Good Luck and Good Balancing,
Logan Christopher

P.S. There’s also some nifty stunts by Bob Jones in Chapter 6 of The True Art and Science of Hand Balancing. Be sure to check those out to further build strength and flexibility in those hand balancing hands.

Ultimate Guide to Handstand Pushups
Ultimate Guide to Handstand Pushups on Amazon

Forearm Development from Various Hand Balancing Skills

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One Finger Handstand

Is a one finger handstand even possible?

Most would say that no human could possibly do this feat. But then most would agree Shaolin monks are anything but normal people!

This video shows a 91 year old monk Hal-tank from the Sil Lum Temple in China perform that feat.

As I’m sure you’ll agree this move goes beyond just finger strength, requiring intense focus of chi.

The True Art and Science of Hand Balancing
The True Art and Science of Hand Balancing on Amazon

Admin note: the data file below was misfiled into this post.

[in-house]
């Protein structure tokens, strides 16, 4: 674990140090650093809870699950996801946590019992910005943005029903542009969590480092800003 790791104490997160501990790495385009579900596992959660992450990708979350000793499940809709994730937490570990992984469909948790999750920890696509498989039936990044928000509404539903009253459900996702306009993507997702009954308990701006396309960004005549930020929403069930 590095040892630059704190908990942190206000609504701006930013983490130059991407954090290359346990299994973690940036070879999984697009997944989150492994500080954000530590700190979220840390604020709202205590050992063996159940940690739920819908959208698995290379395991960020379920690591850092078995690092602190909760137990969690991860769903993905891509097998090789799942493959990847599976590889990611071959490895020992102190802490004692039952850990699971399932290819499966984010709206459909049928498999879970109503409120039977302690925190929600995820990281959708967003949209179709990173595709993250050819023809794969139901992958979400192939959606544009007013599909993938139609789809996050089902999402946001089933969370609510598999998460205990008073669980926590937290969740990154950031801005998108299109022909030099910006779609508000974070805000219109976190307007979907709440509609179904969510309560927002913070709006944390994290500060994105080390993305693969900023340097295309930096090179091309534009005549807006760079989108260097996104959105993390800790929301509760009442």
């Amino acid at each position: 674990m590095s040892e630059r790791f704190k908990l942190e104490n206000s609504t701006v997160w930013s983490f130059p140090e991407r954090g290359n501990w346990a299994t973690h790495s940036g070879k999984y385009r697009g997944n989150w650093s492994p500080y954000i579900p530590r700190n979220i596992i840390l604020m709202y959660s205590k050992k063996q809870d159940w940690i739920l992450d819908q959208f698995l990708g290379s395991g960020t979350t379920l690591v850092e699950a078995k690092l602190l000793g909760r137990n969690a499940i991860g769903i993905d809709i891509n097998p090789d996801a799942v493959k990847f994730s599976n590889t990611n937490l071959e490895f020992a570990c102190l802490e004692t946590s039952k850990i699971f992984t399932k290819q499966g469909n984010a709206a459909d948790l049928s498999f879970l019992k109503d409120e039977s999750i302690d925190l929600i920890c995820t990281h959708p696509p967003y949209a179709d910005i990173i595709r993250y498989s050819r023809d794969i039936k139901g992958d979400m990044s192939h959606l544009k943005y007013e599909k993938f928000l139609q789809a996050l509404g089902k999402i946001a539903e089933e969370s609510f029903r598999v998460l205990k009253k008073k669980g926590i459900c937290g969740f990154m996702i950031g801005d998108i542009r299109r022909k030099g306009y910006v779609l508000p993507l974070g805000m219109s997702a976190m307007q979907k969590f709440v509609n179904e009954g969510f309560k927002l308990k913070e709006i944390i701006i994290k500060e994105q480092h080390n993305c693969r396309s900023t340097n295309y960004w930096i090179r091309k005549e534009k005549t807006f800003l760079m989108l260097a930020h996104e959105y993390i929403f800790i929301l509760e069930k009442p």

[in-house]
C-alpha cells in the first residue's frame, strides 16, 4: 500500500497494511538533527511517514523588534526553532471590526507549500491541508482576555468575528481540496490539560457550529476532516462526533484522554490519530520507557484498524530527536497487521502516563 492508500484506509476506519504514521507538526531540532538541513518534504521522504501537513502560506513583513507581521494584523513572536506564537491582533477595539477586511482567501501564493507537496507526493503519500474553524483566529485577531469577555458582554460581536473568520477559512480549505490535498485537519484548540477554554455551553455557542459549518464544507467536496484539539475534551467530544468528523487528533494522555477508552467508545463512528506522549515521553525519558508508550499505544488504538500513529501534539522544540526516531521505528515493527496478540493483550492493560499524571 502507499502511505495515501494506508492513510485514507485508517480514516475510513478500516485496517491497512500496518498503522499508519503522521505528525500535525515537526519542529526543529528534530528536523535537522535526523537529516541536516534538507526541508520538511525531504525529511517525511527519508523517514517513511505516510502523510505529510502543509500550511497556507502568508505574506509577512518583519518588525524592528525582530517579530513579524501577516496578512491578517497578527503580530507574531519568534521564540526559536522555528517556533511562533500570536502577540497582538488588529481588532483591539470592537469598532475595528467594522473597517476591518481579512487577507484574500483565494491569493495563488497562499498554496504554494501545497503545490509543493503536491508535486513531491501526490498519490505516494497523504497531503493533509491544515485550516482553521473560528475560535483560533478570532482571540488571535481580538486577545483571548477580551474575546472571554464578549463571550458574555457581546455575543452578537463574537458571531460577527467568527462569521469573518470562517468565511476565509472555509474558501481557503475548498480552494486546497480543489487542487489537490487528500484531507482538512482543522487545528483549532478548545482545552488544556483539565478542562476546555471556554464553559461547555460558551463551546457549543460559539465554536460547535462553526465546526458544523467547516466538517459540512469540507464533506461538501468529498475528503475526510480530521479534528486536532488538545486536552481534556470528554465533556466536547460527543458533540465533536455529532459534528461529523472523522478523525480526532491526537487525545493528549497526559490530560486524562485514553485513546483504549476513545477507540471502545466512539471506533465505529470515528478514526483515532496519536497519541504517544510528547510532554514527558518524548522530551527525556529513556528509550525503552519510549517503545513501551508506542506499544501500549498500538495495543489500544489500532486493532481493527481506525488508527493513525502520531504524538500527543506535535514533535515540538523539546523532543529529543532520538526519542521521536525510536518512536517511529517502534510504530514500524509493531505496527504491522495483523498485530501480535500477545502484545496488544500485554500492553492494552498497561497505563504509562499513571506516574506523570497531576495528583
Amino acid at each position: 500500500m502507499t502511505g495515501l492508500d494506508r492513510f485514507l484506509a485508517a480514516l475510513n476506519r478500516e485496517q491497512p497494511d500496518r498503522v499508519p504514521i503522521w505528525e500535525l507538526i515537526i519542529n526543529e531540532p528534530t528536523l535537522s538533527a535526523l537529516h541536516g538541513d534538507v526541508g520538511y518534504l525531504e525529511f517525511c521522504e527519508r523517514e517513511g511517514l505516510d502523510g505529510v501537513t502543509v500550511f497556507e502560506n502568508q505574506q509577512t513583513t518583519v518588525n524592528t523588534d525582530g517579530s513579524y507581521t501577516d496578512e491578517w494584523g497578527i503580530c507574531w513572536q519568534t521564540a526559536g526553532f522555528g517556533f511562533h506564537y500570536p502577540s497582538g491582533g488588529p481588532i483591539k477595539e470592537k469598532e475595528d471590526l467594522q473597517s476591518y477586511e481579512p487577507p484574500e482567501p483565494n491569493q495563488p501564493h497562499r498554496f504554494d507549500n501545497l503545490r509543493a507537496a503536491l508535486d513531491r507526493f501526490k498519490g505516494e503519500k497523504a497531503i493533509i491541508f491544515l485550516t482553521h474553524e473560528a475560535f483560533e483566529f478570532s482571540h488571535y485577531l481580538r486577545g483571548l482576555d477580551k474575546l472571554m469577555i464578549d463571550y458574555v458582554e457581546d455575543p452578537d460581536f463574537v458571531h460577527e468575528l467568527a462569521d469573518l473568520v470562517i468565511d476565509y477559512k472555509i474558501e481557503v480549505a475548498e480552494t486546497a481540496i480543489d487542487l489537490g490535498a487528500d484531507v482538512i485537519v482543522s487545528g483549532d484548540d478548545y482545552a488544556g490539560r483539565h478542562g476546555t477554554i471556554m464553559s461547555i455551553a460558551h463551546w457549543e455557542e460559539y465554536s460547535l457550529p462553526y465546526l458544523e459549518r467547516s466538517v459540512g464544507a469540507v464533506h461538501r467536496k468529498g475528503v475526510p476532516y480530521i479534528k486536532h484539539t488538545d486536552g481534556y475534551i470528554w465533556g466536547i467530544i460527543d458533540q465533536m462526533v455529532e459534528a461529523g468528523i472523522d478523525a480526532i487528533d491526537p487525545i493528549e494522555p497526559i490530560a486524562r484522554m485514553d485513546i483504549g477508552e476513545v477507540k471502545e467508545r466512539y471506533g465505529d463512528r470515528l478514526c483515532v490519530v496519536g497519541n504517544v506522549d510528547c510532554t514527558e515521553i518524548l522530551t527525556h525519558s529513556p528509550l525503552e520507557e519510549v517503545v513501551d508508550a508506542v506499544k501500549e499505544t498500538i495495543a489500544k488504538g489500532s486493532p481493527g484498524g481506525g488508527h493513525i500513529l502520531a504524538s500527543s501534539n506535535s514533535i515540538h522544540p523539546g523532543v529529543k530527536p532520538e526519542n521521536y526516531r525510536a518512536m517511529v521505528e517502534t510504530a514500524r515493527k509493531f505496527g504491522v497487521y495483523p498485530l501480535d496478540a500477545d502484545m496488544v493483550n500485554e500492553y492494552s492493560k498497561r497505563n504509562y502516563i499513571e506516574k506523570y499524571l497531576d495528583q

There are many other monks who have mastered a two finger handstand like this picture shows. Thanks to Gay Ng for sending it to me.

Two Finger Handstand by Shaolin Monk

Two Finger Handstand by Shaolin Monk

(You can also witness this feat from another Shaolin monk in the awesome DVD Shaolin: Wheel of Life available for cheap on Amazon.)

But getting down to a single finger handstand takes many more years of dedicated practice.

Its sure to be an entirely different approach but there’s a full chapter by Bob Jones, famous for his thumbstand, on doing fingertip pushups and handstands in The True Art and Science of Hand Balancing.

You can get started with the basics. Whether you’ll work up to two or one finger handstand like the monks do is up to you.

Good Luck and Good Hand Balancing,
Logan Christopher

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Scissors Handstand

After most people, myself included, have some success with the handstand they want to move on to a variety of stunts, most of which are much harder.

My advice, nowadays, is to stick with the handstand itself for a bit longer.